Privately owned preserves[edit]

In addition to the many public lands are about 550,000 acres (2,200 km2)of privately owned preserves. The Wildlands Conservancy is the largest owner of protected lands with 145,371 acres (588.30 km2). The Nature Conservancy has been involved in over 100 projects in the state since 1958.[20] Many are eventually transferred to public agencies, but the Conservancy still owns and maintains several substantial preserves, including the Gray Davis/Dye Creek Preserve, Vina Plains Preserve, McCloud River Preserve, Cosumnes River Preserve, Santa Cruz Island, Irvine Ranch Wildlands and the Santa Rosa Plateau Ecological Reserve. The largest private preserve is the 93,000 acres (380 km2) Wind Wolves Preserve owned by the aforementioned Wildlands Conservancy.[21] In total, there are many dozens of land trust and conservation organizations active in California, with thousands of acres preserved on public and private lands through their efforts.[22] A few that operate entirely or substantially in the state are the Peninsula Open Space Trust, the Northern Sierra Partnership, the Sempervirens Fund, the Sacramento Valley Conservancy and the Wilderness Land Trust.

Largest land owners of protected lands[edit]

The 20 largest landholders, according to the CPAD 2017a Statistics Report:

Agency Total lands owned
(in acres)*

U.S. Forest Service
U.S. Bureau of Land Management
U.S. National Park Service
California Department of Parks and Recreation
California Department of Fish and Wildlife
California State Lands Commission
City of Los Angeles - Dept. of Water and Power
U.S. Fish and Wildlife Service
U.S. Bureau of Reclamation
The Wildlands Conservancy
The Nature Conservancy
Imperial Irrigation District
East Bay Regional Park District
California Department of Water Resources
The Conservation Fund - California
California Department of Forestry and Fire Protection
City of San Diego
U.S. Army Corps of Engineers
City and County of San Francisco Public Utilities Commission
Midpeninsula Regional Open Space District

20,757,517
14,991,181
7,600,395
1,390,585
675,984
575,354
400,294
323,619
243,675
147,575
112,272
103,369
101,776
88,887
74,424
72,645
68,987
68,725
62,520
57,618

*These numbers may not correspond exactly with those reported directly from the agencies.

References[edit]

  1. ^ "California Protected Areas Data Portal". www.calands.org. Retrieved 8 April 2018.
  2. ^ "NPS Public Use Statistics Office: Acreage Reports". National Park Service. Retrieved 2010-04-22.
  3. ^ http://www.blm.gov/ca/st/en.html BLM-California website.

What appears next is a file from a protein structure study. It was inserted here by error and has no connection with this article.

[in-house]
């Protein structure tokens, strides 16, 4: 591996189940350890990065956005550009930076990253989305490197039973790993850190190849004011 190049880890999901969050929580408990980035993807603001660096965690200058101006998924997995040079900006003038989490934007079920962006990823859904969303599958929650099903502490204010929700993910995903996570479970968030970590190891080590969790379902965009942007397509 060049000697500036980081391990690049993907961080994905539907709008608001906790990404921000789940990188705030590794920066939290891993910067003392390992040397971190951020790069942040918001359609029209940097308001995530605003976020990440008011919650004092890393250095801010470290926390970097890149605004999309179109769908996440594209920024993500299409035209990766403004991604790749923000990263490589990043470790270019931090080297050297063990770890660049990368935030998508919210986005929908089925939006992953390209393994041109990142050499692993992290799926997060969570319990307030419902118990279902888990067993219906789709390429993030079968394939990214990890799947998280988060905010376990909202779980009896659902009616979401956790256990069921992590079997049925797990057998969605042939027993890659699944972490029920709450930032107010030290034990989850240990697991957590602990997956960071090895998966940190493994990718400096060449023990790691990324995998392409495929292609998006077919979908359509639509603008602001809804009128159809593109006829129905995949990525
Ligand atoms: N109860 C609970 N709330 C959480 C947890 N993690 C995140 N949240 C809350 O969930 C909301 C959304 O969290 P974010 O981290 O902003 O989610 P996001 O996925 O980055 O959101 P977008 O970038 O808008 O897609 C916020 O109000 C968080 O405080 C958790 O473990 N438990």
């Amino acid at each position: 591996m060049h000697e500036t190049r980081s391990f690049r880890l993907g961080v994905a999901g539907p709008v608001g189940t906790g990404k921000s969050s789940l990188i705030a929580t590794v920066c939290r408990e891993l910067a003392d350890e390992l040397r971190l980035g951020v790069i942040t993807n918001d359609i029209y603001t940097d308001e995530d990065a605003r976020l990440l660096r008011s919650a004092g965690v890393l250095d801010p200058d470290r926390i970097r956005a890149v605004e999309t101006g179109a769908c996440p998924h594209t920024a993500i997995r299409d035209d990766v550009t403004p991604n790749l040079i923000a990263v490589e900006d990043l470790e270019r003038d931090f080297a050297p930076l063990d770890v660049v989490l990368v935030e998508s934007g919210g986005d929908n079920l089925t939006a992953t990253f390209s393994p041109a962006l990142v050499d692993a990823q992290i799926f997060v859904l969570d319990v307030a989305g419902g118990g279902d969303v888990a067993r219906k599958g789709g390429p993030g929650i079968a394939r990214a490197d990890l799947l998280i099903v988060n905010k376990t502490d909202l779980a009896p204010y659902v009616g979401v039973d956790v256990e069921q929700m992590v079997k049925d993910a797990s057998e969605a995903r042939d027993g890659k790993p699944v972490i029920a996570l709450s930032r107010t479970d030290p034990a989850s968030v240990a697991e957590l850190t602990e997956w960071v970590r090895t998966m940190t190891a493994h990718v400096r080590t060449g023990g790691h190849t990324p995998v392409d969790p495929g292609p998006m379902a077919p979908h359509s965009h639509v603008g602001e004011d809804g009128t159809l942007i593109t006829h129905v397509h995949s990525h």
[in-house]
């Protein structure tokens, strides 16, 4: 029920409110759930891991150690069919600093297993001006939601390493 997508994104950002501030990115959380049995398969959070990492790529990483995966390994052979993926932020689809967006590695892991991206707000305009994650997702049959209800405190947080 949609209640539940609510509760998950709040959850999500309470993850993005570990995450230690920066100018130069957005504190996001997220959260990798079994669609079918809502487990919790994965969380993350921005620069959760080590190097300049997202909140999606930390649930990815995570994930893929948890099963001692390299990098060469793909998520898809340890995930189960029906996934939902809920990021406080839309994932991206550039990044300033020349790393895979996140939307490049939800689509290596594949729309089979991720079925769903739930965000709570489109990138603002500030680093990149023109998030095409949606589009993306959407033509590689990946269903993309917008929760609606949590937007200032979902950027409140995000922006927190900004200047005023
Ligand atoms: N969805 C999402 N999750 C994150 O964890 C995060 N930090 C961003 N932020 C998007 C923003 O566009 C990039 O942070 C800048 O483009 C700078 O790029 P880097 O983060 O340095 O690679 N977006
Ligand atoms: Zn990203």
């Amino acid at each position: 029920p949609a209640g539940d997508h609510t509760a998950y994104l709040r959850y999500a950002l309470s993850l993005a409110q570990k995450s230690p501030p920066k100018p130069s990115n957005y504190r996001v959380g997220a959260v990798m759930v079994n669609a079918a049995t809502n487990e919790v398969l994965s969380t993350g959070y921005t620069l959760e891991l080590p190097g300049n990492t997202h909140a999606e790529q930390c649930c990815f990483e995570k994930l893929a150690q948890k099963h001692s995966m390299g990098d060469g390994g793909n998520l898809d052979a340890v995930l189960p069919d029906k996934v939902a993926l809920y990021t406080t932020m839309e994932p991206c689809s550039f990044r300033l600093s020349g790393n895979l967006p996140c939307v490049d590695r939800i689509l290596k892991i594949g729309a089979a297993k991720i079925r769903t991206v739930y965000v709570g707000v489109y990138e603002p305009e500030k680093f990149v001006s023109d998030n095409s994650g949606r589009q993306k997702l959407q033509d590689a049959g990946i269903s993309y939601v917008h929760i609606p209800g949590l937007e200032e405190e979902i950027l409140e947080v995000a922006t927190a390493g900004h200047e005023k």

4. ^ BLM California data page. Archived 2009-01-11 at the Wayback Machine.
  5. ^ Administration, US Department of Commerce, National Oceanic and Atmospheric. "NOAA's National Ocean Service: National Marine Sanctuaries". oceanservice.noaa.gov. Retrieved 8 April 2018.
  6. ^ "Butte Sink Wildlife Management Area". U.S. Fish & Wildlife Service. Archived from the original on 2010-05-22. Retrieved 2010-04-24.
  7. ^ "Interagency Wild & Scenic Rivers Council". Wild & Scenic Rivers Council. Archived from the original on 2010-06-10. Retrieved 2010-04-21.
  8. ^ "California". National Wild and Scenic River System. Retrieved 2017-05-07.
  9. ^ "Wilderness areas in California". Retrieved 2009-10-03.
  10. ^ "Cal Fire Demonstration State Forests".
  11. ^ "A State Park System is Born". California State Parks. Retrieved 2007-10-07.
  12. ^ "Watts Towers of Simon Rodia SHP". California State Parks. Retrieved 2010-05-17.
  13. ^ "State Parks Along California's North Coast Redwoods and History" (PDF). California Department of Parks and Recreation.
  14. ^ "State Designated Wilderness Programs in the United States" (PDF). International Journal of Wilderness. Retrieved 2010-04-24.
  15. ^ "DFG Regions". California Department of Fish and Game (DFG) website. Retrieved 2008-02-19.
  16. ^ "Lands Inventory Fact Sheet". California DFG website. Retrieved 2008-02-19.
  17. ^ "Wildlife Areas". California DFG website. Retrieved 2008-02-19.
  18. ^ "Ecological Reserves". California DFG website. Retrieved 2008-02-19.
  19. ^ "CPAD Release notes". GreenInfo Network. Archived from the original on 2010-05-14. Retrieved 2010-05-17.
  20. ^ "The Nature Conservancy in California". The Nature Conservancy. Retrieved 2010-04-24.
  21. ^ "Wind Wolves Preserve". Wildlands Conservancy. Archived from the original on 2016-03-02. Retrieved 2016-09-07.
  22. ^ "California Member Land Trusts". The California Council of Land Trusts. Retrieved 2016-09-07.